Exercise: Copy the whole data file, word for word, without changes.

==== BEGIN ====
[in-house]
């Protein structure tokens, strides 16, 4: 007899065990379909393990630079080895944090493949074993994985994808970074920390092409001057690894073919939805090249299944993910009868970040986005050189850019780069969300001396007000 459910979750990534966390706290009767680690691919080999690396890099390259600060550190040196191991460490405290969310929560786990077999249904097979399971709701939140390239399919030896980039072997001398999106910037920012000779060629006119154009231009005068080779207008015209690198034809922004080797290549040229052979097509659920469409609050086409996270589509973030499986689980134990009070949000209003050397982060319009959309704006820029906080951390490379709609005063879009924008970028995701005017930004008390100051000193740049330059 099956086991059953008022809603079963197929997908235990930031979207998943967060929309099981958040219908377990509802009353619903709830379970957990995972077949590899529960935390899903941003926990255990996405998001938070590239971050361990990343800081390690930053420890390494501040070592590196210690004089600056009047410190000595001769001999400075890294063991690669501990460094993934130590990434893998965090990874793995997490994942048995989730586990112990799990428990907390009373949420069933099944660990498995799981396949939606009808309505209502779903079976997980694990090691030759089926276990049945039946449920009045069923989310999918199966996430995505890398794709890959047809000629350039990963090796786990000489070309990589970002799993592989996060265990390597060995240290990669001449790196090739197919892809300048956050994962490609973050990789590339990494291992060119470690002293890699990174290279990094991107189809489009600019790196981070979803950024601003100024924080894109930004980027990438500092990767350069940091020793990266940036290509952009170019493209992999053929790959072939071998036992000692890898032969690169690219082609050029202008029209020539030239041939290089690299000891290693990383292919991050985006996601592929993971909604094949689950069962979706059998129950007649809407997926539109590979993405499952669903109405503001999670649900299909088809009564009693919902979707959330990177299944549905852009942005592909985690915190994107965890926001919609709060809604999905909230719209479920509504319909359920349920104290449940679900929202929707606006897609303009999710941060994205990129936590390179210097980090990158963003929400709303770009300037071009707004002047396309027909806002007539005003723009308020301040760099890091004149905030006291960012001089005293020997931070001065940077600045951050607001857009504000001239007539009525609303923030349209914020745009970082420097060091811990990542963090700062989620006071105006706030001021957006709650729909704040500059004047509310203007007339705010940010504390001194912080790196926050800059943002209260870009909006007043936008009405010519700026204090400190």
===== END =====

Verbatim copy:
[in-house]
């Protein structure tokens, strides 16, 4: 007899065990379909393990630079080895944090493949074993994985994808970074920390092409001057690894073919939805090249299944993910009868970040986005050189850019780069969300001396007000 459910979750990534966390706290009767680690691919080999690396890099390259600060550190040196191991460490405290969310929560786990077999249904097979399971709701939140390239399919030896980039072997001398999106910037920012000779060629006119154009231009005068080779207008015209690198034809922004080797290549040229052979097509659920469409609050086409996270589509973030499986689980134990009070949000209003050397982060319009959309704006820029906080951390490379709609005063879009924008970028995701005017930004008390100051000193740049330059 099956086991059953008022809603079963197929997908235990930031979207998943967060929309099981958040219908377990509802009353619903709830379970957990995972077949590899529960935390899903941003926990255990996405998001938070590239971050361990990343800081390690930053420890390494501040070592590196210690004089600056009047410190000595001769001999400075890294063991690669501990460094993934130590990434893998965090990874793995997490994942048995989730586990112990799990428990907390009373949420069933099944660990498995799981396949939606009808309505209502779903079976997980694990090691030759089926276990049945039946449920009045069923989310999918199966996430995505890398794709890959047809000629350039990963090796786990000489070309990589970002799993592989996060265990390597060995240290990669001449790196090739197919892809300048956050994962490609973050990789590339990494291992060119470690002293890699990174290279990094991107189809489009600019790196981070979803950024601003100024924080894109930004980027990438500092990767350069940091020793990266940036290509952009170019493209992999053929790959072939071998036992000692890898032969690169690219082609050029202008029209020539030239041939290089690299000891290693990383292919991050985006996601592929993971909604094949689950069962979706059998129950007649809407997926539109590979993405499952669903109405503001999670649900299909088809009564009693919902979707959330990177299944549905852009942005592909985690915190994107965890926001919609709060809604999905909230719209479920509504319909359920349920104290449940679900929202929707606006897609303009999710941060994205990129936590390179210097980090990158963003929400709303770009300037071009707004002047396309027909806002007539005003723009308020301040760099890091004149905030006291960012001089005293020997931070001065940077600045951050607001857009504000001239007539009525609303923030349209914020745009970082420097060091811990990542963090700062989620006071105006706030001021957006709650729909704040500059004047509310203007007339705010940010504390001194912080790196926050800059943002209260870009909006007043936008009405010519700026204090400190």